Lanterns on the Lake: Gracious Tide, Take Me Home

[20 February 2012]

By John Bergstrom

PopMatters Associate Music Editor

The sound is intimate, inviting, and cozy, as if you are listening among friends in a candlelit wood cabin in a secluded place. A soft pitter-patter of an electronic rhythm provides the bed for gentle piano chords and atmospheric swells of guitar and fiddle that waft in and out like thunder in the distance. A fragile, angelic voice whispers words of comfort in your ear, and then it happens. The piano jogs into a simple arpeggio, bass and drums crash in, and the voice pleads, “heart, just beat for me… for me”, as the guitar swells become more dense and effects-heavy. After a period of time that seems not long enough, the storm dies down into what is literally an exhalation of a coda. You are reminded of just how beautiful, evocative, and transporting music can be. And you’ve only just finished Track One of Lanterns on the Lake’s debut album.

You will not find a band whose name is more suited to its music, and vice-versa, than Lanterns on the Lake. The sextet from Newcastle in Northern England creates placid songs that glow warmly and flicker, with an easy, alliterative friendliness. Like the name, the music at times seems borderline-corny, but its guilelessness wins you over.  The sound was previously established on a pair of well-received EPs. Appropriately, everything’s homemade. Gracious Tide, Take Me Home was recorded in the band members’ homes and, when things got too loud, in the basement of a local store. Multi-instrumentalist Paul Gregory produced.

About the only aspect of Gracious Tide, Take Me Home that was not handled by the band directly was its release and distribution. Lanterns on the Lake signed with British indie label Bella Union. Not coincidentally, the label is operated by Simon Raymonde, a former member of iconic proto-dreampop band Cocteau Twins.

Listening to Gracious Tide, Take Me Home, you can hear the influence of Cocteau Twins in the to-and-fro chorus of “Places We Call Home”, for example, and in the treated, swooning guitars that sweep through sections of several songs. Plenty of other influences are on display here, too. You’ll hear the stark, forlorn sound of 4AD Records and This Mortal Coil in “You’re Almost There” and “I Love You, Sleepyhead”. Singer Hazel Wilde’s voice takes on the languid tease of Mazzy Star’s Hope Sandoval on “Tricks”, which is actually one of the album’s relatively more upbeat, shimmery songs. Names such as Cowboy Junkies and Low have been mentioned alongside Lanterns on the Lake, and those comparisons make sense.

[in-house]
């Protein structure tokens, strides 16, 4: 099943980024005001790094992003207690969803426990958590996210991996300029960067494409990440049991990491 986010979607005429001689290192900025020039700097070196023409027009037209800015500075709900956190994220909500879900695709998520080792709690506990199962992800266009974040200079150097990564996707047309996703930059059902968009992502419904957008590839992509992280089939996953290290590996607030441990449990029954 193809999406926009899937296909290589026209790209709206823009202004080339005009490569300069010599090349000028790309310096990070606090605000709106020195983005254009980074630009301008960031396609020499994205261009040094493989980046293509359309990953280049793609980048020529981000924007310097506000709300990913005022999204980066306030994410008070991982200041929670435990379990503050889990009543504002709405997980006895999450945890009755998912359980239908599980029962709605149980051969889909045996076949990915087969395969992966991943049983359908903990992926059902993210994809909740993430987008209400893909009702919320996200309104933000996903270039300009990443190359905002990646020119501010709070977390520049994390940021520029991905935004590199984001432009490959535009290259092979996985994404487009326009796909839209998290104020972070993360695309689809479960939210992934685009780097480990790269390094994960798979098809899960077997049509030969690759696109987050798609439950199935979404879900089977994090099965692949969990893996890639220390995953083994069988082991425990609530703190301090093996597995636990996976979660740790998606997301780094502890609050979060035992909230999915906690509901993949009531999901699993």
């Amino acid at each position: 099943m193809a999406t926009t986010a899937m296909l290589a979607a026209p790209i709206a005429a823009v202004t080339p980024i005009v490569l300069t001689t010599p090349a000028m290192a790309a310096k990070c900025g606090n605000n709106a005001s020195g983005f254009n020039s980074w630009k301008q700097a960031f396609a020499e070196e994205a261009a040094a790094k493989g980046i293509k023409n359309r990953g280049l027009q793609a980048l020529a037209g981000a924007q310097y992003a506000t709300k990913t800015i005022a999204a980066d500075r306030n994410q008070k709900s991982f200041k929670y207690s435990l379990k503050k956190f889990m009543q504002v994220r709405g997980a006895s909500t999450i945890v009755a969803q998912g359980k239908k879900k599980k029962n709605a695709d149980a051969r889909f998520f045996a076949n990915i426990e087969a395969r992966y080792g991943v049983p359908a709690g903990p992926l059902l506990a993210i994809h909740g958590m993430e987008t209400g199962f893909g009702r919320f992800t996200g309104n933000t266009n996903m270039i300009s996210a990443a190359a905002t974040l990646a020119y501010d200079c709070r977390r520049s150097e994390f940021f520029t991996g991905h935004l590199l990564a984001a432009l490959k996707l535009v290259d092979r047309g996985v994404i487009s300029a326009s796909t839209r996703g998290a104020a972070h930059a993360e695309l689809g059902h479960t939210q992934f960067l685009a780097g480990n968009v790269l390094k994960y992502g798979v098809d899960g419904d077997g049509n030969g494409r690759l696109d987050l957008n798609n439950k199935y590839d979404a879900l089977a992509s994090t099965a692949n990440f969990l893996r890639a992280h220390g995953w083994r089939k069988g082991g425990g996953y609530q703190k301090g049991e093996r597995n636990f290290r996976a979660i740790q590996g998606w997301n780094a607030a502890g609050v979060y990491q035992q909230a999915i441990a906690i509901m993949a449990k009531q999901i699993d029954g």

No, the elements Lanterns on the Lake are using are not new or novel ones, yet something fresh is still at work here. This is mainly due to the distinct veins of Northern English and Celtic folk music that run throughout the album, present in several martial, bodhrán-like rhythms and chiefly provided by Sarah Kemp’s violin playing. The fingerpicked “If I’ve Been Unkind”, sung by guitarist Adam Sykes, distinctly recalls the pastoral sound of Scottish folksinger James Yorkston. Yet, the song’s coda features that swell of guitars that could have come straight from a Slowdive song, and then you have those pulses of electronic rhythm that come into play on the album, as well. There must be a not-so-clever, catch-all subgenre to be coined here. “Seagaze”, maybe?

Really, if there’s a weak point to Gracious Tide, Take Me Home, it is the very same womblike insularity that provides its best moments. Those sudden swells of atmosphere and guitar effects occur several times over, and nothing else distinguishes itself as much as “Lungs Quicken” does, though “Tricks” and the jaunty “A Kingdom” come close. To call this a formula would give the wrong connotations. Rather, you get the impression this is just the way Lanterns on the Lake’s songs come out. The almost complete lack of mirth is going to rub some people the wrong way. Mostly for better, much of Wilde’s lyric book seems to be based on Peter Gabriel’s “Don’t Give Up”, but “Keep On Trying” edges a bit too close to triteness.

All in all, it doesn’t do too much good to pick apart a band like Lanterns on the Lake. It feels like budging in on a closely-knit group of friends that are bothering nobody, biding their time on their own terms by playing their own music, much of it exceedingly beautiful.

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